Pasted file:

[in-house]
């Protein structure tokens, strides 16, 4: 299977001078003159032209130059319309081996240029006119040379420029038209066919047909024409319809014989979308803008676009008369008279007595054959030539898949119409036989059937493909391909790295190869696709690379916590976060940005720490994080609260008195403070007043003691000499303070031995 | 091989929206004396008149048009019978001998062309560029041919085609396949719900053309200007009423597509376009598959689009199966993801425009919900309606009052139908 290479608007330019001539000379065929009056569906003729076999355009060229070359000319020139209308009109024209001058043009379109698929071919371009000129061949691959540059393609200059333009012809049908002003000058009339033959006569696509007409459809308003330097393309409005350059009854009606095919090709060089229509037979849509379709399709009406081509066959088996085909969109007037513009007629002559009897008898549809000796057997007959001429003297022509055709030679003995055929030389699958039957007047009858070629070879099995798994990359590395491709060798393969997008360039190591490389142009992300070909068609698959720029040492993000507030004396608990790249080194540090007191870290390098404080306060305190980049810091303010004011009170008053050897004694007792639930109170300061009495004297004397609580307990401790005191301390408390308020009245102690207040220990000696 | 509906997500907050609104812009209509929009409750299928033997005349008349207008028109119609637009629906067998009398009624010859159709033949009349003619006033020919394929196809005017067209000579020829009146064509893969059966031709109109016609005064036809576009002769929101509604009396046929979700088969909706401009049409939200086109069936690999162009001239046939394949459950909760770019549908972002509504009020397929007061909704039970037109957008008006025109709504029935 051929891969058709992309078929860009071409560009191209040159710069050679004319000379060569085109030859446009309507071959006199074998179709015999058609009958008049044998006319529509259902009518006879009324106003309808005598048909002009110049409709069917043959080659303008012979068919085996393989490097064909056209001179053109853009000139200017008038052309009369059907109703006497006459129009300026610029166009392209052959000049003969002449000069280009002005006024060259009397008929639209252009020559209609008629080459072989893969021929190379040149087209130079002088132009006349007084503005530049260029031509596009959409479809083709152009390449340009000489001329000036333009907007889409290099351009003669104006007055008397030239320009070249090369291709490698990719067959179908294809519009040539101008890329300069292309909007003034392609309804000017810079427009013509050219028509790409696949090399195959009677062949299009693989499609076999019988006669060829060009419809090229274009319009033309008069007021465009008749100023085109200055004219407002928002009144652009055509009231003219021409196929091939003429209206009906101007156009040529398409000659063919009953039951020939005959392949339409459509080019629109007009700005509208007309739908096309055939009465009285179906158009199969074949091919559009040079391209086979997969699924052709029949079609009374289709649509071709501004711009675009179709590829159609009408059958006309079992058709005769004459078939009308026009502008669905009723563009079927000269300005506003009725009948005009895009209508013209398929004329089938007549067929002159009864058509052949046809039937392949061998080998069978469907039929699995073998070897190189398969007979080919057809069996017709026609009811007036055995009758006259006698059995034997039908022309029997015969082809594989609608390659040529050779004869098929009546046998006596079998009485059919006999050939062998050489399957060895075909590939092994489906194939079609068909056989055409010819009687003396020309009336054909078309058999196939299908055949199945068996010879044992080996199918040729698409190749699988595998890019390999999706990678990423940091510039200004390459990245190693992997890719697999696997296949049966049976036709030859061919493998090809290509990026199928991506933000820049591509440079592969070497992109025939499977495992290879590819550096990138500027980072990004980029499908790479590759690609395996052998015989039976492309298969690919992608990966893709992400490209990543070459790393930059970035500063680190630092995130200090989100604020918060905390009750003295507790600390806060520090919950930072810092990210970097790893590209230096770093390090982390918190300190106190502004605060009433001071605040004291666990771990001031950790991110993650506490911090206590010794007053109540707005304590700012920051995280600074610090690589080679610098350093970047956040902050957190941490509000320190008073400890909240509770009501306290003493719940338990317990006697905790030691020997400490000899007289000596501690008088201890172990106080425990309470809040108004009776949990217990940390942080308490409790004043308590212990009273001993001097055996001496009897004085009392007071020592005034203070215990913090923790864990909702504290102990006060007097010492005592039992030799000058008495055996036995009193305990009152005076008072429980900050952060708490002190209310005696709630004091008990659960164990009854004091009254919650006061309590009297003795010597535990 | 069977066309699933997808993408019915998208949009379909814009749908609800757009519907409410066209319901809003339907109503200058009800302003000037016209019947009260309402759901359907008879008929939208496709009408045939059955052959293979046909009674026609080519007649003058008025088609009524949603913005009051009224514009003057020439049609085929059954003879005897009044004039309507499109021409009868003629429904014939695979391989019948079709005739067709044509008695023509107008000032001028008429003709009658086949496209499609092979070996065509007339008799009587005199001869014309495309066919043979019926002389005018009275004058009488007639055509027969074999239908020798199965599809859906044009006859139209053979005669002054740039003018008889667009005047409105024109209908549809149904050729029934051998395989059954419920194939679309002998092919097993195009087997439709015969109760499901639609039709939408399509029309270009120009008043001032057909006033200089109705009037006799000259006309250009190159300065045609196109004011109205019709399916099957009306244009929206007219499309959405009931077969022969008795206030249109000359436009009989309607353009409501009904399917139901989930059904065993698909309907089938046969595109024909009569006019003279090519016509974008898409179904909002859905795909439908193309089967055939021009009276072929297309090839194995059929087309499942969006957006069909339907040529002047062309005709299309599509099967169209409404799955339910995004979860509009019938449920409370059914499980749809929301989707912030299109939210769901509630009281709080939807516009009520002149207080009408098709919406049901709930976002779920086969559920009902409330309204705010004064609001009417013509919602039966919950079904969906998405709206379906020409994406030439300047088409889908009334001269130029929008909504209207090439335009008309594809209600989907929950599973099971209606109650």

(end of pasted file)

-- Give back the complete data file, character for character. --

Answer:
[in-house]
């Protein structure tokens, strides 16, 4: 299977001078003159032209130059319309081996240029006119040379420029038209066919047909024409319809014989979308803008676009008369008279007595054959030539898949119409036989059937493909391909790295190869696709690379916590976060940005720490994080609260008195403070007043003691000499303070031995 | 091989929206004396008149048009019978001998062309560029041919085609396949719900053309200007009423597509376009598959689009199966993801425009919900309606009052139908 290479608007330019001539000379065929009056569906003729076999355009060229070359000319020139209308009109024209001058043009379109698929071919371009000129061949691959540059393609200059333009012809049908002003000058009339033959006569696509007409459809308003330097393309409005350059009854009606095919090709060089229509037979849509379709399709009406081509066959088996085909969109007037513009007629002559009897008898549809000796057997007959001429003297022509055709030679003995055929030389699958039957007047009858070629070879099995798994990359590395491709060798393969997008360039190591490389142009992300070909068609698959720029040492993000507030004396608990790249080194540090007191870290390098404080306060305190980049810091303010004011009170008053050897004694007792639930109170300061009495004297004397609580307990401790005191301390408390308020009245102690207040220990000696 | 509906997500907050609104812009209509929009409750299928033997005349008349207008028109119609637009629906067998009398009624010859159709033949009349003619006033020919394929196809005017067209000579020829009146064509893969059966031709109109016609005064036809576009002769929101509604009396046929979700088969909706401009049409939200086109069936690999162009001239046939394949459950909760770019549908972002509504009020397929007061909704039970037109957008008006025109709504029935 051929891969058709992309078929860009071409560009191209040159710069050679004319000379060569085109030859446009309507071959006199074998179709015999058609009958008049044998006319529509259902009518006879009324106003309808005598048909002009110049409709069917043959080659303008012979068919085996393989490097064909056209001179053109853009000139200017008038052309009369059907109703006497006459129009300026610029166009392209052959000049003969002449000069280009002005006024060259009397008929639209252009020559209609008629080459072989893969021929190379040149087209130079002088132009006349007084503005530049260029031509596009959409479809083709152009390449340009000489001329000036333009907007889409290099351009003669104006007055008397030239320009070249090369291709490698990719067959179908294809519009040539101008890329300069292309909007003034392609309804000017810079427009013509050219028509790409696949090399195959009677062949299009693989499609076999019988006669060829060009419809090229274009319009033309008069007021465009008749100023085109200055004219407002928002009144652009055509009231003219021409196929091939003429209206009906101007156009040529398409000659063919009953039951020939005959392949339409459509080019629109007009700005509208007309739908096309055939009465009285179906158009199969074949091919559009040079391209086979997969699924052709029949079609009374289709649509071709501004711009675009179709590829159609009408059958006309079992058709005769004459078939009308026009502008669905009723563009079927000269300005506003009725009948005009895009209508013209398929004329089938007549067929002159009864058509052949046809039937392949061998080998069978469907039929699995073998070897190189398969007979080919057809069996017709026609009811007036055995009758006259006698059995034997039908022309029997015969082809594989609608390659040529050779004869098929009546046998006596079998009485059919006999050939062998050489399957060895075909590939092994489906194939079609068909056989055409010819009687003396020309009336054909078309058999196939299908055949199945068996010879044992080996199918040729698409190749699988595998890019390999999706990678990423940091510039200004390459990245190693992997890719697999696997296949049966049976036709030859061919493998090809290509990026199928991506933000820049591509440079592969070497992109025939499977495992290879590819550096990138500027980072990004980029499908790479590759690609395996052998015989039976492309298969690919992608990966893709992400490209990543070459790393930059970035500063680190630092995130200090989100604020918060905390009750003295507790600390806060520090919950930072810092990210970097790893590209230096770093390090982390918190300190106190502004605060009433001071605040004291666990771990001031950790991110993650506490911090206590010794007053109540707005304590700012920051995280600074610090690589080679610098350093970047956040902050957190941490509000320190008073400890909240509770009501306290003493719940338990317990006697905790030691020997400490000899007289000596501690008088201890172990106080425990309470809040108004009776949990217990940390942080308490409790004043308590212990009273001993001097055996001496009897004085009392007071020592005034203070215990913090923790864990909702504290102990006060007097010492005592039992030799000058008495055996036995009193305990009152005076008072429980900050952060708490002190209310005696709630004091008990659960164990009854004091009254919650006061309590009297003795010597535990 | 069977066309699933997808993408019915998208949009379909814009749908609800757009519907409410066209319901809003339907109503200058009800302003000037016209019947009260309402759901359907008879008929939208496709009408045939059955052959293979046909009674026609080519007649003058008025088609009524949603913005009051009224514009003057020439049609085929059954003879005897009044004039309507499109021409009868003629429904014939695979391989019948079709005739067709044509008695023509107008000032001028008429003709009658086949496209499609092979070996065509007339008799009587005199001869014309495309066919043979019926002389005018009275004058009488007639055509027969074999239908020798199965599809859906044009006859139209053979005669002054740039003018008889667009005047409105024109209908549809149904050729029934051998395989059954419920194939679309002998092919097993195009087997439709015969109760499901639609039709939408399509029309270009120009008043001032057909006033200089109705009037006799000259006309250009190159300065045609196109004011109205019709399916099957009306244009929206007219499309959405009931077969022969008795206030249109000359436009009989309607353009409501009904399917139901989930059904065993698909309907089938046969595109024909009569006019003279090519016509974008898409179904909002859905795909439908193309089967055939021009009276072929297309090839194995059929087309499942969006957006069909339907040529002047062309005709299309599509099967169209409404799955339910995004979860509009019938449920409370059914499980749809929301989707912030299109939210769901509630009281709080939807516009009520002149207080009408098709919406049901709930976002779920086969559920009902409330309204705010004064609001009417013509919602039966919950079904969906998405709206379906020409994406030439300047088409889908009334001269130029929008909504209207090439335009008309594809209600989907929950599973099971209606109650």